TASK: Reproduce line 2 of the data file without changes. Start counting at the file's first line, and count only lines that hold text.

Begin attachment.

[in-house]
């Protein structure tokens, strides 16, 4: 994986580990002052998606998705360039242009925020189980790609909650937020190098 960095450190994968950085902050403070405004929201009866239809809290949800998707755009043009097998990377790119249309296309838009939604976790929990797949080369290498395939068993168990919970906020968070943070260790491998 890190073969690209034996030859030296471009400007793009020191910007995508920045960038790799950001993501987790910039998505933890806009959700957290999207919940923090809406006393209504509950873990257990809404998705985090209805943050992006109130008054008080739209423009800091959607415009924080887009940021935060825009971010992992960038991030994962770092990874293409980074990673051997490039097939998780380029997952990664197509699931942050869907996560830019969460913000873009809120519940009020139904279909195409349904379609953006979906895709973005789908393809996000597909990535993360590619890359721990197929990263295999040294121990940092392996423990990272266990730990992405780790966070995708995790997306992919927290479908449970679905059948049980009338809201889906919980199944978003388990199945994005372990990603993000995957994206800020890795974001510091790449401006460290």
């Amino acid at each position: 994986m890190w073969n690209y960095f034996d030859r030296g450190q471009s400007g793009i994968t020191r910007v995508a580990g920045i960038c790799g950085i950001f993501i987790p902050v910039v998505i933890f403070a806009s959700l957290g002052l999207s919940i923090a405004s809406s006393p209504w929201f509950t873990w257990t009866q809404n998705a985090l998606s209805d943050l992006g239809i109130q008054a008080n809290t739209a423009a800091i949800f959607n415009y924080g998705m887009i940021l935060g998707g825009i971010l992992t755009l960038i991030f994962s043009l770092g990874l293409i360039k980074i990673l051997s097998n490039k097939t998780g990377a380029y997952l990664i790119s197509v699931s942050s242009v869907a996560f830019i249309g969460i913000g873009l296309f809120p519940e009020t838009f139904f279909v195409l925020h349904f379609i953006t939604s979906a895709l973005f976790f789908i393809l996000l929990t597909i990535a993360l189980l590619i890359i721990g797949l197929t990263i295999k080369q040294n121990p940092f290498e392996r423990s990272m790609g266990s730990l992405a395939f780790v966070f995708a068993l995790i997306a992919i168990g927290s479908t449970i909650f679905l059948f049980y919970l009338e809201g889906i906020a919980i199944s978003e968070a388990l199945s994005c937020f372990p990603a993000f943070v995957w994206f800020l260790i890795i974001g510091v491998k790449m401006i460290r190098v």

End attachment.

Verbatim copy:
């Protein structure tokens, strides 16, 4: 994986580990002052998606998705360039242009925020189980790609909650937020190098 960095450190994968950085902050403070405004929201009866239809809290949800998707755009043009097998990377790119249309296309838009939604976790929990797949080369290498395939068993168990919970906020968070943070260790491998 890190073969690209034996030859030296471009400007793009020191910007995508920045960038790799950001993501987790910039998505933890806009959700957290999207919940923090809406006393209504509950873990257990809404998705985090209805943050992006109130008054008080739209423009800091959607415009924080887009940021935060825009971010992992960038991030994962770092990874293409980074990673051997490039097939998780380029997952990664197509699931942050869907996560830019969460913000873009809120519940009020139904279909195409349904379609953006979906895709973005789908393809996000597909990535993360590619890359721990197929990263295999040294121990940092392996423990990272266990730990992405780790966070995708995790997306992919927290479908449970679905059948049980009338809201889906919980199944978003388990199945994005372990990603993000995957994206800020890795974001510091790449401006460290």